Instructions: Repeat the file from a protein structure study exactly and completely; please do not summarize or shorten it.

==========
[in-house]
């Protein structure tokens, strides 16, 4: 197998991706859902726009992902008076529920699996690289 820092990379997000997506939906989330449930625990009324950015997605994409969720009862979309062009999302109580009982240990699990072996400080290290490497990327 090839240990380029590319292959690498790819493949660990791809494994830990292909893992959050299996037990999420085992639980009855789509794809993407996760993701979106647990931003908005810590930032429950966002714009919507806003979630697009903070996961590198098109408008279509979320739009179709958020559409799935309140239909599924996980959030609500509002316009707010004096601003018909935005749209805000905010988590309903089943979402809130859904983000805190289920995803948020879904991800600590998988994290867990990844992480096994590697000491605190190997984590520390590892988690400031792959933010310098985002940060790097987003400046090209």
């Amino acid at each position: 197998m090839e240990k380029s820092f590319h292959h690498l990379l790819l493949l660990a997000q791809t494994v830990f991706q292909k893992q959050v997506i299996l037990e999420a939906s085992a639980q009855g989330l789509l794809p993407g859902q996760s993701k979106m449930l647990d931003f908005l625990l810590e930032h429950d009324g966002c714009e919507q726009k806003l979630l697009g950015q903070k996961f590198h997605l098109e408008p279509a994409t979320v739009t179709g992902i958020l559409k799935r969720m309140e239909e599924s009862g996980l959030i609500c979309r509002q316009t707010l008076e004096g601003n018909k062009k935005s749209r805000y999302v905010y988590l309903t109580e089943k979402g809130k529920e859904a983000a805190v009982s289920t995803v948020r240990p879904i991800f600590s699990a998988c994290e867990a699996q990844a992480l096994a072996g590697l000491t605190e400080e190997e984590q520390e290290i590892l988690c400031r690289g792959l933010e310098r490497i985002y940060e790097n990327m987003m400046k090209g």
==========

[in-house]
């Protein structure tokens, strides 16, 4: 197998991706859902726009992902008076529920699996690289 820092990379997000997506939906989330449930625990009324950015997605994409969720009862979309062009999302109580009982240990699990072996400080290290490497990327 090839240990380029590319292959690498790819493949660990791809494994830990292909893992959050299996037990999420085992639980009855789509794809993407996760993701979106647990931003908005810590930032429950966002714009919507806003979630697009903070996961590198098109408008279509979320739009179709958020559409799935309140239909599924996980959030609500509002316009707010004096601003018909935005749209805000905010988590309903089943979402809130859904983000805190289920995803948020879904991800600590998988994290867990990844992480096994590697000491605190190997984590520390590892988690400031792959933010310098985002940060790097987003400046090209």
């Amino acid at each position: 197998m090839e240990k380029s820092f590319h292959h690498l990379l790819l493949l660990a997000q791809t494994v830990f991706q292909k893992q959050v997506i299996l037990e999420a939906s085992a639980q009855g989330l789509l794809p993407g859902q996760s993701k979106m449930l647990d931003f908005l625990l810590e930032h429950d009324g966002c714009e919507q726009k806003l979630l697009g950015q903070k996961f590198h997605l098109e408008p279509a994409t979320v739009t179709g992902i958020l559409k799935r969720m309140e239909e599924s009862g996980l959030i609500c979309r509002q316009t707010l008076e004096g601003n018909k062009k935005s749209r805000y999302v905010y988590l309903t109580e089943k979402g809130k529920e859904a983000a805190v009982s289920t995803v948020r240990p879904i991800f600590s699990a998988c994290e867990a699996q990844a992480l096994a072996g590697l000491t605190e400080e190997e984590q520390e290290i590892l988690c400031r690289g792959l933010e310098r490497i985002y940060e790097n990327m987003m400046k090209g």